Archive for the ‘Analyst’ Category

Body of Work: Community and Social Network Research


Ill be up front, writing research is one of the hardest parts of the job for me, it’s an area I end up putting extra time in.

Despite the extra effort I have to put in, looking back I’m very proud of my body of work. You’ll notice that there’s a strong body of work on community and social networks, all designed to help a brand with their community strategy from soup-to-nuts. Here’s some highlights of what I’ve been working on in the last 16 months:

Body of Work: Community and Social Network Research

Strategy: Online Communities: Build Or Join? (Hint: the answer is ‘when’)

Resources: How to Staff for Social Computing (Like any business program, key people are needed, and here’s there two roles you’ll need to succeed)

Best Practices: Online Community Best Practices (I interviewed 19 brands that have done it right, and to find out how, remember: only 20% is technology)

Best Practices: Best And Worst Of Social Network Marketing, 2008 (we scored 16 brands who conducted marketing efforts on social networks like Facebook, MySpace, and Bebo)

Best Practices: What works in Online Company Forums (lead by Cynthia Pflaum, we published this report to help brands understand what works)

Vendor Selection: Forrester Wave on Community Platforms (This recently launched report scrutinizes 9 of the 100 vendors in this crowded space)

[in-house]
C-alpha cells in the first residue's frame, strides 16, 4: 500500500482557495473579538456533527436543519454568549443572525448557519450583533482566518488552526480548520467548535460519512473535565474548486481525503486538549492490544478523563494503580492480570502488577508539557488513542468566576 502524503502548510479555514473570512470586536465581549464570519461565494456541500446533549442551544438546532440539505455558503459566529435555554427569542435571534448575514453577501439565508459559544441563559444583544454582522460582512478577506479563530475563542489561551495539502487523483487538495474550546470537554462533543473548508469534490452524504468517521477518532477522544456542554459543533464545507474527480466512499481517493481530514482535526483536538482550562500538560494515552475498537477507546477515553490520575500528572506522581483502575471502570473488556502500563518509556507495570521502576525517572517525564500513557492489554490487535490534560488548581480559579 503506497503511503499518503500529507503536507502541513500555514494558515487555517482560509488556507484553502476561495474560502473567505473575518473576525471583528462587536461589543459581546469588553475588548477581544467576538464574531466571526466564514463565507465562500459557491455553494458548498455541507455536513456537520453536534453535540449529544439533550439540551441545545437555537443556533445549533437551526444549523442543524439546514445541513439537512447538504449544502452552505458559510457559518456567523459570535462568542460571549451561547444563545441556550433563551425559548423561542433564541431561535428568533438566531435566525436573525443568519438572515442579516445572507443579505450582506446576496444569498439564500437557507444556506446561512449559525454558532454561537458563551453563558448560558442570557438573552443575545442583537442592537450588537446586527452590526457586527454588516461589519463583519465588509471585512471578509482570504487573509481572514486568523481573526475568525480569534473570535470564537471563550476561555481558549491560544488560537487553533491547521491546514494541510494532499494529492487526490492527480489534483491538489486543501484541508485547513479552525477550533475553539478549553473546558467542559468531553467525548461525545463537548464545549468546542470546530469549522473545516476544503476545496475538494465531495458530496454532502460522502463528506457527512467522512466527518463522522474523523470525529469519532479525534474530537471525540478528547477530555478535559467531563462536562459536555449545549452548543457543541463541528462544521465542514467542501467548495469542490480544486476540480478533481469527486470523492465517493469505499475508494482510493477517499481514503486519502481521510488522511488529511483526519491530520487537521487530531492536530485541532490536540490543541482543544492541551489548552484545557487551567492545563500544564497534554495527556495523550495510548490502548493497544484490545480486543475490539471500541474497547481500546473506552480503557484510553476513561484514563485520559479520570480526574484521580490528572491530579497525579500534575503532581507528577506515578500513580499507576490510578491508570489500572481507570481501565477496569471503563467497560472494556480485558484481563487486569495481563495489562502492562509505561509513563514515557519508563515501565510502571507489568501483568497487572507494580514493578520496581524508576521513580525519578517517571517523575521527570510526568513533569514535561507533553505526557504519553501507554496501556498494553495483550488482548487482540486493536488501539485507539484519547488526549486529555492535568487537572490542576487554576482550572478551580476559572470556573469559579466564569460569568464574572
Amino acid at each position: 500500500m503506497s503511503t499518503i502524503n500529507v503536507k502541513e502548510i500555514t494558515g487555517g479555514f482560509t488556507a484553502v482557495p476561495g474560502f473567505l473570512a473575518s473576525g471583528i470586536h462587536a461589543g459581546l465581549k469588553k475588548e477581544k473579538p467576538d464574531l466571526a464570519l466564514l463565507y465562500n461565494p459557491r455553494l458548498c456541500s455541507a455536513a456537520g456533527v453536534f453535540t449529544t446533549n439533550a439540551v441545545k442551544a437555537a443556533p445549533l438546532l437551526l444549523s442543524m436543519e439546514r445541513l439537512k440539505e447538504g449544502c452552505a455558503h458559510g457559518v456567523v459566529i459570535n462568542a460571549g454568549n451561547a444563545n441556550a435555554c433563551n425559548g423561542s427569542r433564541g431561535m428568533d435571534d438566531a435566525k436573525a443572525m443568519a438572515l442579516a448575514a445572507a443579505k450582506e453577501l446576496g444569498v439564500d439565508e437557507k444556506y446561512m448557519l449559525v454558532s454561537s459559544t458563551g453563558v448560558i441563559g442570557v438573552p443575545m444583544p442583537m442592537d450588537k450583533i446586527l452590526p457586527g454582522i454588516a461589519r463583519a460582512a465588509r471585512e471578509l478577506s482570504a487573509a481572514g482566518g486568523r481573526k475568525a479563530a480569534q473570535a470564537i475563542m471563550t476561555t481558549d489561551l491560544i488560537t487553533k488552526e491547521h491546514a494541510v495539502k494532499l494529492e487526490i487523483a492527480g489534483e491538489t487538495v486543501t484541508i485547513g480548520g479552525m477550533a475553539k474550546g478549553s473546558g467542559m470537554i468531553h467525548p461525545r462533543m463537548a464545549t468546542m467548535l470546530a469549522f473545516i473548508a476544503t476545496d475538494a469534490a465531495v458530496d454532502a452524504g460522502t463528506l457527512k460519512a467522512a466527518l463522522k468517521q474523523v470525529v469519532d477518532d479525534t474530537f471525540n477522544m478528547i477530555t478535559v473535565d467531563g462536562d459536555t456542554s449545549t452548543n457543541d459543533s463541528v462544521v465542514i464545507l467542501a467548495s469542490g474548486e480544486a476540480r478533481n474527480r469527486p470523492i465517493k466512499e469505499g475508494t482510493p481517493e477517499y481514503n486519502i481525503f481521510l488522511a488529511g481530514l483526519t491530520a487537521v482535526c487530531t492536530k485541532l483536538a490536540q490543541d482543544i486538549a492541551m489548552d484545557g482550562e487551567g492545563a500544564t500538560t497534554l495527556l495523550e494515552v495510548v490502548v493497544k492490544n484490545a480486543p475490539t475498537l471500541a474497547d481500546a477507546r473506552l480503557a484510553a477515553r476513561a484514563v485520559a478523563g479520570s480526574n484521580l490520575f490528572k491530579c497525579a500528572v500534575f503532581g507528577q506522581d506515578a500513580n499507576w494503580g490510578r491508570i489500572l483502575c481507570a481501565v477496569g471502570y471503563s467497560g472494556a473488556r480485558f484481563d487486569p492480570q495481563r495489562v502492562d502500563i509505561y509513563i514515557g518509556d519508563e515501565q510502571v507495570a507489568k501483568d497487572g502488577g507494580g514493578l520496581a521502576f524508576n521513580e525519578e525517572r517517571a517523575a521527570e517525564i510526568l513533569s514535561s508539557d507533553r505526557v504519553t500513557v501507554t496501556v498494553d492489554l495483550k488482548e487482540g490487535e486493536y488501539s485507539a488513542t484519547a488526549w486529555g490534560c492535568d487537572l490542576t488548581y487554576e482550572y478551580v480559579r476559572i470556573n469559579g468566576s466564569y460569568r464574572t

Technology: I’ve done a piece on Facebook’s engagement ads and Google’s Opensocial, while I tend not to like to focus on technology as a driver, these were both innovative ways for marketers to reach communities.

Soon to be published: My upcoming publications include the social technographics of baby boomers, and our predictions for social computing for 2009, you can setup a ‘research alert’ on the right nav of my profile page to be alerted to upcoming reports.

I’m very proud of the hard work we’ve put in, and I’m thankful for my very tough editors, researchers, research associates, editing team, web team and management for supporting this process. Although the research is never done, the current body of work is designed to answer the most critical questions during key milestones for brands who want to understand community. In most cases, while these reports help brands get their strategy in order, I’m often asked to present the reports to their staff, conduct custom research, or make specific strategy and vendor suggestions, I’ve noticed an increase in demand and it’s keeping me very busy.

Upcoming Reports:
I’ve two reports that I’m working on, both I hope you’ll find interest in. The first, which is focused on how brands are changing their spending and behavior towards social media during a recession. We conducted a survey, and I found it interesting that most marketers certainly leaned one direction when we asked them “are you going to increase or decrease social media spend”. I am also seeking case examples of brands that have conducted social media efforts since sept 08 and have seen success during times of resource scrutiny. Secondly, I’m working on a report to outline the future of social networks, you may know about the roundtable I hosted in Oct, which is just the precursor to this vision piece. I’m seeking to speak with thought leaders that can see how technologies like, social networks, mobile, ecommerce and corporate websites will evolve to impact the marketing and purchasing process.

If you have research examples you want to submit, you can contact me at jowyang at, lead in the subject line “Research Report Submittal: X”